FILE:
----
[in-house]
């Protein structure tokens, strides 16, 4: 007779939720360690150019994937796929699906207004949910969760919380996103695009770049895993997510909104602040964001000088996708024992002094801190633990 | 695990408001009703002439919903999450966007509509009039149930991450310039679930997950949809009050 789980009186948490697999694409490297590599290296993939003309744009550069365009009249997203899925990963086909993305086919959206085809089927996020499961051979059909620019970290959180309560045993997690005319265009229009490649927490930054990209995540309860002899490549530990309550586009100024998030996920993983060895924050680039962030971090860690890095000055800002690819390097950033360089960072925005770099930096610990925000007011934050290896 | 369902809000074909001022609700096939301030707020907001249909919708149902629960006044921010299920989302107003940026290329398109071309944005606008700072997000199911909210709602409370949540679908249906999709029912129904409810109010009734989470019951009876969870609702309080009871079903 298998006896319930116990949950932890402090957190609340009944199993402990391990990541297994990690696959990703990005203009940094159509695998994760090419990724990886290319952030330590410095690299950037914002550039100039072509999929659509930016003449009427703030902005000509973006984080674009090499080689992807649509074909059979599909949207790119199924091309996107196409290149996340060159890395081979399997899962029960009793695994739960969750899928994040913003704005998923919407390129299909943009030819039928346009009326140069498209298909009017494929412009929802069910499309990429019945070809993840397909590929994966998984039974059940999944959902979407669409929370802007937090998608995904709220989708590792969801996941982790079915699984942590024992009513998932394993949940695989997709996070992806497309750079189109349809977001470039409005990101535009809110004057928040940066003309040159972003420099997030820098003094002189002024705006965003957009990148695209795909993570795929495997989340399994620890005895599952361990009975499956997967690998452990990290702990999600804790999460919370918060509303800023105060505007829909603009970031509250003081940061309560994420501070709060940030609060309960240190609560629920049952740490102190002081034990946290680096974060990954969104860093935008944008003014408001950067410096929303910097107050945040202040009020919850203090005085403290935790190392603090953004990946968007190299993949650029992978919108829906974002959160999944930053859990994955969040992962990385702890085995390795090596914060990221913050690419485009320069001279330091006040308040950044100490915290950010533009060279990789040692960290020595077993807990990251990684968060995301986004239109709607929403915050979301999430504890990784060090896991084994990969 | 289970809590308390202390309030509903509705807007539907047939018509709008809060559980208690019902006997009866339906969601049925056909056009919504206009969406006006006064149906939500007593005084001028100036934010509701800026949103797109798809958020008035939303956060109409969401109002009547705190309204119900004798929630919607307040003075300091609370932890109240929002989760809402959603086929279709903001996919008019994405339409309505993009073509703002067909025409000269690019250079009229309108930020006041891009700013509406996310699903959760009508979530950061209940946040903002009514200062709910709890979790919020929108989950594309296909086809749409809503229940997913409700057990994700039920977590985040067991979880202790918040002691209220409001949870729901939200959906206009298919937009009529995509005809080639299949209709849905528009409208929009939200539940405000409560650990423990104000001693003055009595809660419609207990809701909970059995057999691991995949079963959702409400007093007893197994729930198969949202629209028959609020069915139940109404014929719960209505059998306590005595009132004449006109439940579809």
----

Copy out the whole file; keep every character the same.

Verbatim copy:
[in-house]
């Protein structure tokens, strides 16, 4: 007779939720360690150019994937796929699906207004949910969760919380996103695009770049895993997510909104602040964001000088996708024992002094801190633990 | 695990408001009703002439919903999450966007509509009039149930991450310039679930997950949809009050 789980009186948490697999694409490297590599290296993939003309744009550069365009009249997203899925990963086909993305086919959206085809089927996020499961051979059909620019970290959180309560045993997690005319265009229009490649927490930054990209995540309860002899490549530990309550586009100024998030996920993983060895924050680039962030971090860690890095000055800002690819390097950033360089960072925005770099930096610990925000007011934050290896 | 369902809000074909001022609700096939301030707020907001249909919708149902629960006044921010299920989302107003940026290329398109071309944005606008700072997000199911909210709602409370949540679908249906999709029912129904409810109010009734989470019951009876969870609702309080009871079903 298998006896319930116990949950932890402090957190609340009944199993402990391990990541297994990690696959990703990005203009940094159509695998994760090419990724990886290319952030330590410095690299950037914002550039100039072509999929659509930016003449009427703030902005000509973006984080674009090499080689992807649509074909059979599909949207790119199924091309996107196409290149996340060159890395081979399997899962029960009793695994739960969750899928994040913003704005998923919407390129299909943009030819039928346009009326140069498209298909009017494929412009929802069910499309990429019945070809993840397909590929994966998984039974059940999944959902979407669409929370802007937090998608995904709220989708590792969801996941982790079915699984942590024992009513998932394993949940695989997709996070992806497309750079189109349809977001470039409005990101535009809110004057928040940066003309040159972003420099997030820098003094002189002024705006965003957009990148695209795909993570795929495997989340399994620890005895599952361990009975499956997967690998452990990290702990999600804790999460919370918060509303800023105060505007829909603009970031509250003081940061309560994420501070709060940030609060309960240190609560629920049952740490102190002081034990946290680096974060990954969104860093935008944008003014408001950067410096929303910097107050945040202040009020919850203090005085403290935790190392603090953004990946968007190299993949650029992978919108829906974002959160999944930053859990994955969040992962990385702890085995390795090596914060990221913050690419485009320069001279330091006040308040950044100490915290950010533009060279990789040692960290020595077993807990990251990684968060995301986004239109709607929403915050979301999430504890990784060090896991084994990969 | 289970809590308390202390309030509903509705807007539907047939018509709008809060559980208690019902006997009866339906969601049925056909056009919504206009969406006006006064149906939500007593005084001028100036934010509701800026949103797109798809958020008035939303956060109409969401109002009547705190309204119900004798929630919607307040003075300091609370932890109240929002989760809402959603086929279709903001996919008019994405339409309505993009073509703002067909025409000269690019250079009229309108930020006041891009700013509406996310699903959760009508979530950061209940946040903002009514200062709910709890979790919020929108989950594309296909086809749409809503229940997913409700057990994700039920977590985040067991979880202790918040002691209220409001949870729901939200959906206009298919937009009529995509005809080639299949209709849905528009409208929009939200539940405000409560650990423990104000001693003055009595809660419609207990809701909970059995057999691991995949079963959702409400007093007893197994729930198969949202629209028959609020069915139940109404014929719960209505059998306590005595009132004449006109439940579809």